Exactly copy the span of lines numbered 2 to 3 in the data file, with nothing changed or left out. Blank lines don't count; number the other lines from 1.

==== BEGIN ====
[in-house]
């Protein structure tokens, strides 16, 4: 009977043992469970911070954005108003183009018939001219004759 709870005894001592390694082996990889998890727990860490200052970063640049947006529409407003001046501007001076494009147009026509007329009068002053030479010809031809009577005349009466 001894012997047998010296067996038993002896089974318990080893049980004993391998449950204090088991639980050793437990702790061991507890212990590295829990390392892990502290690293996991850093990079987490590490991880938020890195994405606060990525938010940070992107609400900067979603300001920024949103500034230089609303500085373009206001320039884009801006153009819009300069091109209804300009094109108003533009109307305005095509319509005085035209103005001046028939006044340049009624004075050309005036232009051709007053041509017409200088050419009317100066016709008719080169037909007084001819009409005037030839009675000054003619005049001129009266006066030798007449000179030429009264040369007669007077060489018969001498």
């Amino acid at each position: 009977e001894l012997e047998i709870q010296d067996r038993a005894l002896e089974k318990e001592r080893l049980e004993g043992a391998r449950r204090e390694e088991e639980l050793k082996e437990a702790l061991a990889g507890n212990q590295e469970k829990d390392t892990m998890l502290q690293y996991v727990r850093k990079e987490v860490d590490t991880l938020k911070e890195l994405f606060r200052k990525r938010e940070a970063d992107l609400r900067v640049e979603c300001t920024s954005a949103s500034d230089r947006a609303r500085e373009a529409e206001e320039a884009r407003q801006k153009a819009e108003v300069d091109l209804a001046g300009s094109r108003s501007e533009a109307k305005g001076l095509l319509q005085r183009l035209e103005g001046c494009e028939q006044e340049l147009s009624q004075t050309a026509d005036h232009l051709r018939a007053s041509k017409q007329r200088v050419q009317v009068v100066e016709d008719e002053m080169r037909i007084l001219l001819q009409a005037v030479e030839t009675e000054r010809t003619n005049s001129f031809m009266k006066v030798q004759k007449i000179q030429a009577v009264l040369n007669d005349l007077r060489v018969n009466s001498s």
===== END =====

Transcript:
């Protein structure tokens, strides 16, 4: 009977043992469970911070954005108003183009018939001219004759 709870005894001592390694082996990889998890727990860490200052970063640049947006529409407003001046501007001076494009147009026509007329009068002053030479010809031809009577005349009466 001894012997047998010296067996038993002896089974318990080893049980004993391998449950204090088991639980050793437990702790061991507890212990590295829990390392892990502290690293996991850093990079987490590490991880938020890195994405606060990525938010940070992107609400900067979603300001920024949103500034230089609303500085373009206001320039884009801006153009819009300069091109209804300009094109108003533009109307305005095509319509005085035209103005001046028939006044340049009624004075050309005036232009051709007053041509017409200088050419009317100066016709008719080169037909007084001819009409005037030839009675000054003619005049001129009266006066030798007449000179030429009264040369007669007077060489018969001498």
């Amino acid at each position: 009977e001894l012997e047998i709870q010296d067996r038993a005894l002896e089974k318990e001592r080893l049980e004993g043992a391998r449950r204090e390694e088991e639980l050793k082996e437990a702790l061991a990889g507890n212990q590295e469970k829990d390392t892990m998890l502290q690293y996991v727990r850093k990079e987490v860490d590490t991880l938020k911070e890195l994405f606060r200052k990525r938010e940070a970063d992107l609400r900067v640049e979603c300001t920024s954005a949103s500034d230089r947006a609303r500085e373009a529409e206001e320039a884009r407003q801006k153009a819009e108003v300069d091109l209804a001046g300009s094109r108003s501007e533009a109307k305005g001076l095509l319509q005085r183009l035209e103005g001046c494009e028939q006044e340049l147009s009624q004075t050309a026509d005036h232009l051709r018939a007053s041509k017409q007329r200088v050419q009317v009068v100066e016709d008719e002053m080169r037909i007084l001219l001819q009409a005037v030479e030839t009675e000054r010809t003619n005049s001129f031809m009266k006066v030798q004759k007449i000179q030429a009577v009264l040369n007669d005349l007077r060489v018969n009466s001498s």